Welfare has been a whipping boy for so long. There is a lot wrong with welfare. I have been among those who use the phrase "Welfare Attitude" referring to those who think someone, anyone particularly the government owes them a free ride. That being said there is a lot right with welfare too, or at least there has been.
I must confess I was forced to go on welfare in the early 90s for 4 years and was on food stamps for 2 more years. I went on welfare when I had lost my job had two small children (a baby and a toddler) and had no other alternatives. I was very ashamed to be on welfare and even more so to use food stamps but I had no other place to turn. There was a program available in Washington State that gave extra incentives for people on welfare who went to college.This included a bit more food stamps, a bit more welfare money, a new suit upon graduation and a brief case. The program is no longer available sadly. I have been teaching special education in poor communities in Washington State, California (yes there are really poor communities in California) and Georgia as a result of welfare. I owe the social worker who helped me get in to that program more than I can repay.
That being said as far as I know the focus on welfare in the states that have time limits is to get the poor people in low paid go no where jobs as soon as possible defeating the purpose of welfare. In other states that have no limit on time on welfare there are generations on welfare.
In my mind welfare should be a career training,life skill teaching program. When someone applies for welfare they should be given a career interest test which would lead to career training. The welfare family should be taught how to balance a checkbook, proper nutrition and parenting classes. For people to qualify and to stay on welfare they must agree to these conditions.
Welfare should be called a loan rather than an entitlement that could be paid back one of two ways when they get their careers started; either dollar for dollar or volunteer hours that equal the dollars lent to the recipient. I have been told that if this were to be put in place no one would pay it back. My response was two parts. One it could be done the way student loans are done and two how often is welfare paid back now? Even if 25% pay back welfare given to them that is more than is paid back now. The other way is volunteer hours. People need to be taught to volunteer, I did.
Welfare needs to be changed not eliminated. I will be forever grateful for the help I received from welfare even if when I used it I was very embarrassed to use it.
No, welfare is not a bad thing. Finding a guy who has nothing better to do than posting such a thread in an internet forum however...
why is that, we have the right to post what we want as long as it is in the guidelines of hubpages. So why did you come in here? so you could down trot another human being
I will accept your criticism but since this the last day before I go back to teaching this is my chance to rant I live in small town Georgia and hear a lot of justifiable criticism especially now so I had a little time. By the way this the first time in 15 years that I didn't spend my time taking classes, working on projects for my classroom at school or catching up on work I got behind on. Instead I took time to read professional papers haunt yard sales for things I need for my classroom and plan for new lessons yet to be taught.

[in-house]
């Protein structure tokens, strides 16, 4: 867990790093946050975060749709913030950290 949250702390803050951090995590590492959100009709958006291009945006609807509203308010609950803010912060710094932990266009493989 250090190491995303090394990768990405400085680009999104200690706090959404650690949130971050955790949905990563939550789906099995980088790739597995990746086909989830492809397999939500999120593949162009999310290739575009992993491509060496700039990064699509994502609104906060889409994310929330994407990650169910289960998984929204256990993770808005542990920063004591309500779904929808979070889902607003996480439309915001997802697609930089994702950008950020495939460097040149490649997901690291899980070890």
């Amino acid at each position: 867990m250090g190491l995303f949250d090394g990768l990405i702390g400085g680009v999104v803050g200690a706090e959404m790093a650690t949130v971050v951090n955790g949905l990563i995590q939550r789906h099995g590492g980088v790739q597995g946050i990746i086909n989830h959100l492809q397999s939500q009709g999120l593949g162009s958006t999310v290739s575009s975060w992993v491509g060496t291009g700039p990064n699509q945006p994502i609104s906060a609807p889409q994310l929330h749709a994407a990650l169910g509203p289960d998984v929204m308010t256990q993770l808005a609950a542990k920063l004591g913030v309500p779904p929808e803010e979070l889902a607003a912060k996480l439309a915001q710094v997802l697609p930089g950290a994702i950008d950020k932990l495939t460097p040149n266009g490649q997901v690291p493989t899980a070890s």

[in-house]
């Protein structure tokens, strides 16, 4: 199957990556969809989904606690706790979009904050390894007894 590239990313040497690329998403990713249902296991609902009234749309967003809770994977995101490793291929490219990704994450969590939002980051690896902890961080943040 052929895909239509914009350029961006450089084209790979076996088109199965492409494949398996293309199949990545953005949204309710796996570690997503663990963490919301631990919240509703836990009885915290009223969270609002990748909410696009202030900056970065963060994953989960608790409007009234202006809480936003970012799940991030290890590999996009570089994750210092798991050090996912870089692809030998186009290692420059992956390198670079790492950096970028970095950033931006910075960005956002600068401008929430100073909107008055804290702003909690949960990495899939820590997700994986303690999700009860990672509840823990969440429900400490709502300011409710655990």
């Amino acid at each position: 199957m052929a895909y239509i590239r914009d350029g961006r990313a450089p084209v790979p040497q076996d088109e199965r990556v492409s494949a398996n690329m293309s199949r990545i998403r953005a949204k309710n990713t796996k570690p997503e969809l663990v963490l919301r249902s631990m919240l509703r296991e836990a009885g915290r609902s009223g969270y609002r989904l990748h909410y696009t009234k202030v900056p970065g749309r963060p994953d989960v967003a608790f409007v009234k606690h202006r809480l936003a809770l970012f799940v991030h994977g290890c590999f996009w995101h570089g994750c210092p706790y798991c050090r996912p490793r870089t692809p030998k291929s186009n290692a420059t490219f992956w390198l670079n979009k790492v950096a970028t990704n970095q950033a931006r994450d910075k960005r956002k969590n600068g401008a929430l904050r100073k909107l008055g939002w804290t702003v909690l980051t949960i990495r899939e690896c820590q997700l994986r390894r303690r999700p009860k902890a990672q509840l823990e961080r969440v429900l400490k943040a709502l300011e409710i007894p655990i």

People love to criticize, but until they can walk ten thousand miles in your shoes they have no room to do it. You have lived your life and know why you needed what you needed, so do not ever apologize for that. Not everyone who goes on public assisstance is a bum or lazy, contrary to popular belief. Many people use it for awhile and get off as soon as they can make more money.
I had an Australian friend who was on the dole for quite a few years because despite his college education he had a hard time finding a steady job in his community. He eventually did, but from what I have heard from the Aussies the dole is much more beneficial at helping young people find jobs and providing basic services than our welfare system here in the states.
Or a guy who reads the thread.......that's OK it makes for an interesting dialogue!
I agree that welfare is a very good program, but it definitely needs an overhaul. I to was on welfare at one time and was ashamed, but thankful it was there.
It's Robin Hood by definition. So it depends on whether you take Robin Hood as a robber, or as a savor
That said, there is nothing that prevents welfare from being a private one-on-one arrangement, and this would work quite differently, more like a fairy
That is an interesting thought. Who would administer it?
Misha I am replying to you
hopefully others will get it....
This thread is as valid as any other in the politics forum, probably more than a lot of them...
I am a big proponent of a smallest possible government, and welfare definitely does not fit this model.
Somehow the private sector does not have a history of taking care of those in need like me. The private sector was willing to throw me away like so much trash but the private sector was wrong as I am proving over and over again. A society is only as strong as it's weakest link. I hate bureaucracy but sometimes government has to step in when either the private sector cannot or will not.
Well, I think you are blinded by this old event - which likely did not have to do with charity. Rich people do willingly help, directly and through private charities, and I am sure they would have done it on a much bigger scale if government won't attempt to rob them of almost half of their income - partly to use in this exactly welfare scam you are complaining about.